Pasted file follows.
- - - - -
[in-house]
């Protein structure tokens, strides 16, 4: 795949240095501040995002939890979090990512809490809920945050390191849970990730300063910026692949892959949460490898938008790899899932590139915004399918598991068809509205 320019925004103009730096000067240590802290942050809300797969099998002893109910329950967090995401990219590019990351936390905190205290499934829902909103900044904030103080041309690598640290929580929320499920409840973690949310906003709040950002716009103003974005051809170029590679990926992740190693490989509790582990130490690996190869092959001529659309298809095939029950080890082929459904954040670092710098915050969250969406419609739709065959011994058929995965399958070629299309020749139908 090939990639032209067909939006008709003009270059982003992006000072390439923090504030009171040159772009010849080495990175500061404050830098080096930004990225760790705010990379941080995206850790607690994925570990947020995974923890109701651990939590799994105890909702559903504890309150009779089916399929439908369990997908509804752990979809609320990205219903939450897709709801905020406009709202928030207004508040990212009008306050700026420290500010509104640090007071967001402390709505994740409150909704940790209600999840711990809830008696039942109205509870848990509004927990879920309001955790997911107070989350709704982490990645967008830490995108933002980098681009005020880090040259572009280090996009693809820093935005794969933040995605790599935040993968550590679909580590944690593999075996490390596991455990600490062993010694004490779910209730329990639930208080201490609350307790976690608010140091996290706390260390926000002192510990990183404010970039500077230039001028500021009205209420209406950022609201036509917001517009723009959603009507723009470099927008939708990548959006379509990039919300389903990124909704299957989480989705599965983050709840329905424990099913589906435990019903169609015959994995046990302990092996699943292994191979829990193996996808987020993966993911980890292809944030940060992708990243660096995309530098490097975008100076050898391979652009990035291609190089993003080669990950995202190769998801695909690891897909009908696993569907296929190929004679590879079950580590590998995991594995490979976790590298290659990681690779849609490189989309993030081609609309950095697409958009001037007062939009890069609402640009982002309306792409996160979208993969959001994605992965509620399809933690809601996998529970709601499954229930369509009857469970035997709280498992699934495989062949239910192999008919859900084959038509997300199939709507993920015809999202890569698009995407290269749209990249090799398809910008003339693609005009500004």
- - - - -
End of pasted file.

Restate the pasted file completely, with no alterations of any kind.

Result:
[in-house]
């Protein structure tokens, strides 16, 4: 795949240095501040995002939890979090990512809490809920945050390191849970990730300063910026692949892959949460490898938008790899899932590139915004399918598991068809509205 320019925004103009730096000067240590802290942050809300797969099998002893109910329950967090995401990219590019990351936390905190205290499934829902909103900044904030103080041309690598640290929580929320499920409840973690949310906003709040950002716009103003974005051809170029590679990926992740190693490989509790582990130490690996190869092959001529659309298809095939029950080890082929459904954040670092710098915050969250969406419609739709065959011994058929995965399958070629299309020749139908 090939990639032209067909939006008709003009270059982003992006000072390439923090504030009171040159772009010849080495990175500061404050830098080096930004990225760790705010990379941080995206850790607690994925570990947020995974923890109701651990939590799994105890909702559903504890309150009779089916399929439908369990997908509804752990979809609320990205219903939450897709709801905020406009709202928030207004508040990212009008306050700026420290500010509104640090007071967001402390709505994740409150909704940790209600999840711990809830008696039942109205509870848990509004927990879920309001955790997911107070989350709704982490990645967008830490995108933002980098681009005020880090040259572009280090996009693809820093935005794969933040995605790599935040993968550590679909580590944690593999075996490390596991455990600490062993010694004490779910209730329990639930208080201490609350307790976690608010140091996290706390260390926000002192510990990183404010970039500077230039001028500021009205209420209406950022609201036509917001517009723009959603009507723009470099927008939708990548959006379509990039919300389903990124909704299957989480989705599965983050709840329905424990099913589906435990019903169609015959994995046990302990092996699943292994191979829990193996996808987020993966993911980890292809944030940060992708990243660096995309530098490097975008100076050898391979652009990035291609190089993003080669990950995202190769998801695909690891897909009908696993569907296929190929004679590879079950580590590998995991594995490979976790590298290659990681690779849609490189989309993030081609609309950095697409958009001037007062939009890069609402640009982002309306792409996160979208993969959001994605992965509620399809933690809601996998529970709601499954229930369509009857469970035997709280498992699934495989062949239910192999008919859900084959038509997300199939709507993920015809999202890569698009995407290269749209990249090799398809910008003339693609005009500004």